The blade sank deep and stuck in bone and gristle.

The thing turned so fast with a shriek that Dean couldn’t let go or keep control of the blade, and he ended up clinging to the scythe and being dragged around to the side.

It took a swipe at him and missed. A thick, whitish, pus-like substance oozed from the wound and splattered as the thing turned. There was more screaming from upstairs, and Dean really hoped no one decided to take any blind shots from the stairway. He planted his feet and tried to use the leverage to wrench the scythe free, but it held another second or so and the goddamn thing leaned down and around enough to get a grip on the right leg of his jeans.

Dean used his leverage on the blade to leap, bracing his left foot on the thing’s ass and pulling. Claws shredded his jeans and then lost their grip. The move made Dean want to scream between what it made his shoulder and wrist feel like, but if the thing got a grip on his leg, it would tear it right out of the socket. He braced both feet against the draugr and hauled against the blade, and when it sliced free, the thing screamed again and Dean tumbled straight to the floor.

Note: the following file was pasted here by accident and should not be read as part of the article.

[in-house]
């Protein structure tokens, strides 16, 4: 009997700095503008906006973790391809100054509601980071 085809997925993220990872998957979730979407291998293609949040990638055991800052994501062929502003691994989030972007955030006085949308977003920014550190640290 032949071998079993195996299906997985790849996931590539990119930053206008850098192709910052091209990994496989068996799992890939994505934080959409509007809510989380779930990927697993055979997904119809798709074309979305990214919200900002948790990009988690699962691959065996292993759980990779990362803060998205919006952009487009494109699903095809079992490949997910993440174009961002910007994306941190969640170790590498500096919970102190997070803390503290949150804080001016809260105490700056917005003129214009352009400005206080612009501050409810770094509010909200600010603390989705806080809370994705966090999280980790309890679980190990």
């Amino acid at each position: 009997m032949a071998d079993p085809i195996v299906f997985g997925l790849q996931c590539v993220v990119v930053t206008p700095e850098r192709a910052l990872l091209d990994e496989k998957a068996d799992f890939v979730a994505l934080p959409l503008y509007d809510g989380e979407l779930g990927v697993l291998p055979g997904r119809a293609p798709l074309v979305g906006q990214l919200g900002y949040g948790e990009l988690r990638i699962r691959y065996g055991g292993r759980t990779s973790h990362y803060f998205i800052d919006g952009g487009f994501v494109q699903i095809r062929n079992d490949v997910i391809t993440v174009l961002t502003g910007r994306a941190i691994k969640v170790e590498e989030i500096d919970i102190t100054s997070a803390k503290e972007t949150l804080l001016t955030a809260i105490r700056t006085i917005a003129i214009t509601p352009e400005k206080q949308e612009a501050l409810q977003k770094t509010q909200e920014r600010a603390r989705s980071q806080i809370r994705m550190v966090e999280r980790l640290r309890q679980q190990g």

He scrambled away in a rush, managing to keep his hold in the scythe’s handle. He held it in his left hand with the blade dragging on the floor and used his right to draw his gun, putting three bullets right between its eyes as it reached for him. It swiped it its eyes but didn’t fall, but Dean had known it was nothing more than a ploy to buy himself more time. He heard something outside but didn’t take the time to try and decipher it. He put his gun on the floor without taking his eyes off the draugr, unable to tuck it away without burning himself, and swung the scythe up in both hands again.

“I could really use a distraction right about now,” he shouted toward the stairs. “So, if anybody’d like to take a shot at this ugly sonofa –“

The shotgun answered him, and whoever it was up there that was doing the shooting, they were steady enough to nail the thing right in the face. Dean came in close and swung again, catching it close to where he’d hit it the first time, sinking the blade halfway into what had to be its neck. More white pus splattered, hitting Dean that time and nearly making him loosen his hold in sheer revulsion. It was like melted marshmallows, warm and sticky, but also about as puke-inducing as anything could get, since it smelled like rot.

The blade was caught deeper that time, but he was also facing the creature and its hands flailed to the handle and swung Dean right into the nearest wall. Dean hung on anyway, yelling at the top of his lungs when he could catch his breath. He tried to brace his feet again to get the blade free, and distraction came yet again in the form of the Unseen Farmer With Shotgun, who was finally partially visible from the elbows down as he came down a few stairs and let both barrels fly. Dean turned his face away, hoping the guy’s aim was still good. The last thing he needed was to be shot on top of everything else.